Nobel Prize in Physics 2017 goes to the trio for contribution to the LIGO detectors and observation of Gravitational waves

  • the one half goes to Rainer Weiss and the other half jointly to Barry C. Barish and Kip S. Thorne
World

Stockholm – The Royal Swedish Academy of Sciences has decided to award the Nobel Prize in Physics 2017 to three scientists for their contributions to the LIGO detectors and observation of gravitational waves, on Tuesday. One half of the  prize will go to Rainer Weiss and the other half jointly to Barry C. Barish and Kip S. Thorne at LIGO/VIRGO COLLABORATION.


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LIGO, the Laser Interferometer Gravitational-Wave Observatory, is a collaborative project with over one thousand researchers. The 2017 Nobel Laureates have, with their enthusiasm and determination, each been invaluable to the success of LIGO. Pioneers Rainer Weiss and Kip S. Thorne, together with Barry C. Barish, the scientist and leader who brought the project to completion, ensured that four decades of effort led to gravitational waves finally being observed. The Trio has realized a vision that is almost fifty years old.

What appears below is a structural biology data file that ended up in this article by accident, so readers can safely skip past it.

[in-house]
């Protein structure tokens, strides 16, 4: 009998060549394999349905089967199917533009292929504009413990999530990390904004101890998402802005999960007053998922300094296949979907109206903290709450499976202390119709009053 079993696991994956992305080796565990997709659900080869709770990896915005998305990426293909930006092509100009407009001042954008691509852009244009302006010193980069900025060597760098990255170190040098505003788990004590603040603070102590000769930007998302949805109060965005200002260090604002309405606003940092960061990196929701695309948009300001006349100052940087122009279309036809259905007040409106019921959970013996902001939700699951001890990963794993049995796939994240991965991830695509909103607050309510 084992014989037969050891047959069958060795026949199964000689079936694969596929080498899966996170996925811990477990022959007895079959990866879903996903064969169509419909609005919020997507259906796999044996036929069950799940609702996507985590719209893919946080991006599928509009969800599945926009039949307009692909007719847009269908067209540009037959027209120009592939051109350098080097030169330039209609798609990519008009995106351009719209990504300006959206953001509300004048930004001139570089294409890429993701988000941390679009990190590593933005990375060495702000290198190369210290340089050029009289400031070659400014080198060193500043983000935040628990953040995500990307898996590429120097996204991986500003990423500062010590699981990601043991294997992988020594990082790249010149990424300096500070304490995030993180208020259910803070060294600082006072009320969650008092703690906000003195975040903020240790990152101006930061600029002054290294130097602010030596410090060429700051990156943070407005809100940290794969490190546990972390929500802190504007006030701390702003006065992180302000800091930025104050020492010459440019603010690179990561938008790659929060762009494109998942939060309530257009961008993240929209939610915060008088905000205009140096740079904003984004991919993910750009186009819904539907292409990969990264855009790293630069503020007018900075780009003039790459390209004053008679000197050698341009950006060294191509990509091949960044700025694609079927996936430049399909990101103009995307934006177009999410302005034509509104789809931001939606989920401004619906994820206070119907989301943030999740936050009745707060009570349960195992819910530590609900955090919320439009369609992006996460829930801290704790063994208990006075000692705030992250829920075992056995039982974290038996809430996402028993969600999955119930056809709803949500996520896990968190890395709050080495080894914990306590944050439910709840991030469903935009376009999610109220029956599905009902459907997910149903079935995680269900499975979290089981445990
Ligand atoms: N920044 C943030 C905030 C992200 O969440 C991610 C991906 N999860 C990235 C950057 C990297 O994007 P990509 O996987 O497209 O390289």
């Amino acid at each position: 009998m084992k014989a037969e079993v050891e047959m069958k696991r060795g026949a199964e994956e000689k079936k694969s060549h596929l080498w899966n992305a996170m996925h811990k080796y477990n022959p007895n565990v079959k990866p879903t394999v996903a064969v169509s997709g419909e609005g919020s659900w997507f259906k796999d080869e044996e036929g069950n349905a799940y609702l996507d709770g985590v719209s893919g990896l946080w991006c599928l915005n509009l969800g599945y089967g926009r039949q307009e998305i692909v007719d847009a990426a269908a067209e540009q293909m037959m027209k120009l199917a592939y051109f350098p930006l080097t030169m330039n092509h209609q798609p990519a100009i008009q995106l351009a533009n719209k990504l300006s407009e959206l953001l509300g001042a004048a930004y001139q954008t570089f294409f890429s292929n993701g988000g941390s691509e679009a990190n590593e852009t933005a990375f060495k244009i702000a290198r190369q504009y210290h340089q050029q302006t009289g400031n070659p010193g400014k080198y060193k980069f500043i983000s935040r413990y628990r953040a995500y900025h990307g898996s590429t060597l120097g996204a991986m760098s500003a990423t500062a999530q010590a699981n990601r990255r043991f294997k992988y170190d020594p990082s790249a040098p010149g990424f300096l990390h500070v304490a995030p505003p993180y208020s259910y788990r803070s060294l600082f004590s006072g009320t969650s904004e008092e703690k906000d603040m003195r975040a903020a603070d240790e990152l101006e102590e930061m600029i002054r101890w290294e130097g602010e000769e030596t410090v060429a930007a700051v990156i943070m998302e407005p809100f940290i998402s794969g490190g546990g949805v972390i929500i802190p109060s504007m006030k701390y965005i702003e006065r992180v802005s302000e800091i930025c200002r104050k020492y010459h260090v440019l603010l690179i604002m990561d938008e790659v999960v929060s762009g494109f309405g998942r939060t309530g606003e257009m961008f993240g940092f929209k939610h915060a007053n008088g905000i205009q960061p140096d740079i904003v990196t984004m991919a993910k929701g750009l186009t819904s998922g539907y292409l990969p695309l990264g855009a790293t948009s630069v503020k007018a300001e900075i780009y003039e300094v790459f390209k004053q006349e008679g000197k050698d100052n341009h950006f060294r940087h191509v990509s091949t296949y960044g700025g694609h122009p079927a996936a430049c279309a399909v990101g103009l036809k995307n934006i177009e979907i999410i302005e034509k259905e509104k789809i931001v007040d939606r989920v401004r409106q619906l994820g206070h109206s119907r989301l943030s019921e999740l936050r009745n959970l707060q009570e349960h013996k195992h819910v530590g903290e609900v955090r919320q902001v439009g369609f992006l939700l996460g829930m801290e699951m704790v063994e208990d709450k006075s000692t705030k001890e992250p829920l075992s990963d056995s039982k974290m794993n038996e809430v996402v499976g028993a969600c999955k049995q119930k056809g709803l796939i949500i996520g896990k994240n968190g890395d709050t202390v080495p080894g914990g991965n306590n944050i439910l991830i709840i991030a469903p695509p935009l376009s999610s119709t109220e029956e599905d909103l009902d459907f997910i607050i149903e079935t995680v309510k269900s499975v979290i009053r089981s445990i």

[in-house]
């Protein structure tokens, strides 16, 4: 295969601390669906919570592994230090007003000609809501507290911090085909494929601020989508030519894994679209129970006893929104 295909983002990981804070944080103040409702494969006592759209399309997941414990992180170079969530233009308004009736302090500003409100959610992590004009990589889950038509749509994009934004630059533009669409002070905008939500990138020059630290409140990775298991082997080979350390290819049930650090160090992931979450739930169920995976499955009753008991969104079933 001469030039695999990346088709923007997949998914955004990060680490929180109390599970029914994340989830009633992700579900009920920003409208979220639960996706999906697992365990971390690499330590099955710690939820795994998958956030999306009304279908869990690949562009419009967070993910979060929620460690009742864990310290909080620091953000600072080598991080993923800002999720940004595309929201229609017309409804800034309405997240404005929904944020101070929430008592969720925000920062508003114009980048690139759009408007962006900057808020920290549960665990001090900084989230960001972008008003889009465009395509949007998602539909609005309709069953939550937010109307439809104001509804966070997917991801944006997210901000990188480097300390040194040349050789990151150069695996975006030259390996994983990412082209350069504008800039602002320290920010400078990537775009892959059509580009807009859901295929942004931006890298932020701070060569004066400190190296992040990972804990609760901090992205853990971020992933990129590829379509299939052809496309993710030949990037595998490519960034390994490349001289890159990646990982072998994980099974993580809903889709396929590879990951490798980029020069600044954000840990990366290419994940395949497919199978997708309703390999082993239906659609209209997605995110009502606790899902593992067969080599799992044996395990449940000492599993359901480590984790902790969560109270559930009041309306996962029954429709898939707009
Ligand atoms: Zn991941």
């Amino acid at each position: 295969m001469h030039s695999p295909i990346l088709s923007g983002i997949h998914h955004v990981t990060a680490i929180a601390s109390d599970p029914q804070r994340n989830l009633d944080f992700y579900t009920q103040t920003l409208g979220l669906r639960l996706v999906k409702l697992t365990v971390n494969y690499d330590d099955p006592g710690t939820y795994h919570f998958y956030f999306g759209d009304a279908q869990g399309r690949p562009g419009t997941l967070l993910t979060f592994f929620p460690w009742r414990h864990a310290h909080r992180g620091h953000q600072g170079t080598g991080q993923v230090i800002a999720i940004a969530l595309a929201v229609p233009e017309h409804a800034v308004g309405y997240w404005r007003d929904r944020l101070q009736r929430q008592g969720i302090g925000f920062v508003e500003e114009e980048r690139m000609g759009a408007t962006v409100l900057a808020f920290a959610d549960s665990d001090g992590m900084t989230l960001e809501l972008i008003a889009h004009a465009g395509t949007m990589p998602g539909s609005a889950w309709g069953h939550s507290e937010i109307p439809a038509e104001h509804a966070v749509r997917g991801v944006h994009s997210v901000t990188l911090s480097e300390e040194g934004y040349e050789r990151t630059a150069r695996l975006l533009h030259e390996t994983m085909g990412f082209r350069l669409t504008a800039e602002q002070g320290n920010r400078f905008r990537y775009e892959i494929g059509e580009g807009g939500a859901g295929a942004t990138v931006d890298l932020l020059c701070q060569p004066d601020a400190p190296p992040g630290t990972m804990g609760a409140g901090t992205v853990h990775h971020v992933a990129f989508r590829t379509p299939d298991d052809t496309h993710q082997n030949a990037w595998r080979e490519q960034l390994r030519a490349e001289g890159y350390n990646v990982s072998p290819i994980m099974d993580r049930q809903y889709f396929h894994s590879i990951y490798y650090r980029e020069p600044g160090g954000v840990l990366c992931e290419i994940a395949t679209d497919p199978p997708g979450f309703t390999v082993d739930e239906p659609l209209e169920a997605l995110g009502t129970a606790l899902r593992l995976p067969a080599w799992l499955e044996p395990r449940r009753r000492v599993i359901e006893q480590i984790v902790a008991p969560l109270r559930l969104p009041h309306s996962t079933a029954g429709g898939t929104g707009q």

On 14th Sep, 2015 the LIGO detectors in US saw space vibrate with gravitational waves, for the very first time. However, the scientists didn’t make the announcement until 11 February 2016 after refining the calculations. The findings of this research has set several records; beside being the first observation of gravitational waves, the complete course of events was the indication that space contains medium-sized black holes and they can merge. The power of these gravitational waves from colliding the black holes – though for a short spam of time – was many times stronger than the collected light of all the stars in the visible universe.

The discovery is considered huge and is expected to pave new paths in astrophysics.